“Our collection is special because of its diversity and intactness … PANDORA wasn’t smashed against a rocky coastline and broken into thousands of pieces. The ship ran onto a reef and had a large hole ripped out of the side. One of the pumps on board whose job it was to pump water out of the hold in a situation like this broke down, the ship took on too much water. There was time to get the long boats off the vessel and get the crew and some prisoners on board. Hence the low loss of life. Then the tide lifted the stricken vessel off the reef but it didn’t get far – it sank in 30 metres of water. Gently, over the next 200 years it was covered in sand. It was this process, this action that gives us the collection we have today,” adds Alison.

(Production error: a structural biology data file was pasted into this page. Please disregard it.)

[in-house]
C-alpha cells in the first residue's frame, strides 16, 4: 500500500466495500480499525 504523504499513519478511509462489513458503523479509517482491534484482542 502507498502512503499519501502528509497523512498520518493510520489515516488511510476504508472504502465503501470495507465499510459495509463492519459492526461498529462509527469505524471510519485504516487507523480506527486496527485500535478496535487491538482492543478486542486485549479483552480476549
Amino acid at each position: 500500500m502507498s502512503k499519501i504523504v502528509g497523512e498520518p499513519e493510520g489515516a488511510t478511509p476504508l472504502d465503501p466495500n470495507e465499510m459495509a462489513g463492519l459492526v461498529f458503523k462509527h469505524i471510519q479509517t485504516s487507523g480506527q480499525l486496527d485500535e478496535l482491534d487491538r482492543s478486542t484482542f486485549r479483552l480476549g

To learn more about the HMS PANDORA, visit Queensland Museum’s website. To learn more about the entire shipwrecks collection, read Madeline Fowler’s blog article.
In our third and final article, we look at the wrecking of the luxury paddle steamer CLONMEL on only her second voyage.

https://auspost.com.au/content/auspost_ ... st-part-2/
Australia 2017 $1 sg?, scott?